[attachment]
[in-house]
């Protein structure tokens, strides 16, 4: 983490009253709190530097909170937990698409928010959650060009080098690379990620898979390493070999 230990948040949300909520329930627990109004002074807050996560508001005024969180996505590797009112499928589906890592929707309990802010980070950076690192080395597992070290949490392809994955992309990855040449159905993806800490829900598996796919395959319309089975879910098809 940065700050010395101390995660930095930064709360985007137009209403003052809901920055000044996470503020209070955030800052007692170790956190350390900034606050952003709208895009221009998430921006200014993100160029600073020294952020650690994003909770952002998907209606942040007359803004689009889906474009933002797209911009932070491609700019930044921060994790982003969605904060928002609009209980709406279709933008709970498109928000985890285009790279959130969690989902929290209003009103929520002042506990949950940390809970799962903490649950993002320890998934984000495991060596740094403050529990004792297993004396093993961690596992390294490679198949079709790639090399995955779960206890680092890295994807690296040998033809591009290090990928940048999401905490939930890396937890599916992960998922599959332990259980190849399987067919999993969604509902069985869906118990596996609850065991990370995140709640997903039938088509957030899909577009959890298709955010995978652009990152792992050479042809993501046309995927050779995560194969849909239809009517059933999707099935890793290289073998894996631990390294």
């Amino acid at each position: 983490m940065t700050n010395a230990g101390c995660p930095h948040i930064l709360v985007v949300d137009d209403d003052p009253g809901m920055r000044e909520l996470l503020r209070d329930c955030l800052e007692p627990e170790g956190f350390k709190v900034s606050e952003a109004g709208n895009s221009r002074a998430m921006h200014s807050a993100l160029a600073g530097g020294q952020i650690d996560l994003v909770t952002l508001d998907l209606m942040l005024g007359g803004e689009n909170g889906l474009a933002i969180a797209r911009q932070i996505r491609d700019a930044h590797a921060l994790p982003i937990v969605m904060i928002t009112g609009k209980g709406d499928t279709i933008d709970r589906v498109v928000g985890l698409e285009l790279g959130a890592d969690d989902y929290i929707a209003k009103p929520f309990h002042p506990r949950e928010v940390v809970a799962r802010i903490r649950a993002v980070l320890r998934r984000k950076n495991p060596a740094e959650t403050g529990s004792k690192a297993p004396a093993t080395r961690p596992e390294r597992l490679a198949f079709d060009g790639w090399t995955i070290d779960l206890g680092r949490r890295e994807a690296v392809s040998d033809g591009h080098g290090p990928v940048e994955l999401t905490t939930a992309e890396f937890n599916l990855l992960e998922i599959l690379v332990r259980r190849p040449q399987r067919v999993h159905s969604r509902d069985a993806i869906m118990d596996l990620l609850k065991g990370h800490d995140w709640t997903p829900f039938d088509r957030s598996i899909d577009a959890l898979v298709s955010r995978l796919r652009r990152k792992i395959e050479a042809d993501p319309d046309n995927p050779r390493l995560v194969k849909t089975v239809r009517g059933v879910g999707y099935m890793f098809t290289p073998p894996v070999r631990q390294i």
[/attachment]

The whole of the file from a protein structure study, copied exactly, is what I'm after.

[in-house]
């Protein structure tokens, strides 16, 4: 983490009253709190530097909170937990698409928010959650060009080098690379990620898979390493070999 230990948040949300909520329930627990109004002074807050996560508001005024969180996505590797009112499928589906890592929707309990802010980070950076690192080395597992070290949490392809994955992309990855040449159905993806800490829900598996796919395959319309089975879910098809 940065700050010395101390995660930095930064709360985007137009209403003052809901920055000044996470503020209070955030800052007692170790956190350390900034606050952003709208895009221009998430921006200014993100160029600073020294952020650690994003909770952002998907209606942040007359803004689009889906474009933002797209911009932070491609700019930044921060994790982003969605904060928002609009209980709406279709933008709970498109928000985890285009790279959130969690989902929290209003009103929520002042506990949950940390809970799962903490649950993002320890998934984000495991060596740094403050529990004792297993004396093993961690596992390294490679198949079709790639090399995955779960206890680092890295994807690296040998033809591009290090990928940048999401905490939930890396937890599916992960998922599959332990259980190849399987067919999993969604509902069985869906118990596996609850065991990370995140709640997903039938088509957030899909577009959890298709955010995978652009990152792992050479042809993501046309995927050779995560194969849909239809009517059933999707099935890793290289073998894996631990390294």
């Amino acid at each position: 983490m940065t700050n010395a230990g101390c995660p930095h948040i930064l709360v985007v949300d137009d209403d003052p009253g809901m920055r000044e909520l996470l503020r209070d329930c955030l800052e007692p627990e170790g956190f350390k709190v900034s606050e952003a109004g709208n895009s221009r002074a998430m921006h200014s807050a993100l160029a600073g530097g020294q952020i650690d996560l994003v909770t952002l508001d998907l209606m942040l005024g007359g803004e689009n909170g889906l474009a933002i969180a797209r911009q932070i996505r491609d700019a930044h590797a921060l994790p982003i937990v969605m904060i928002t009112g609009k209980g709406d499928t279709i933008d709970r589906v498109v928000g985890l698409e285009l790279g959130a890592d969690d989902y929290i929707a209003k009103p929520f309990h002042p506990r949950e928010v940390v809970a799962r802010i903490r649950a993002v980070l320890r998934r984000k950076n495991p060596a740094e959650t403050g529990s004792k690192a297993p004396a093993t080395r961690p596992e390294r597992l490679a198949f079709d060009g790639w090399t995955i070290d779960l206890g680092r949490r890295e994807a690296v392809s040998d033809g591009h080098g290090p990928v940048e994955l999401t905490t939930a992309e890396f937890n599916l990855l992960e998922i599959l690379v332990r259980r190849p040449q399987r067919v999993h159905s969604r509902d069985a993806i869906m118990d596996l990620l609850k065991g990370h800490d995140w709640t997903p829900f039938d088509r957030s598996i899909d577009a959890l898979v298709s955010r995978l796919r652009r990152k792992i395959e050479a042809d993501p319309d046309n995927p050779r390493l995560v194969k849909t089975v239809r009517g059933v879910g999707y099935m890793f098809t290289p073998p894996v070999r631990q390294i």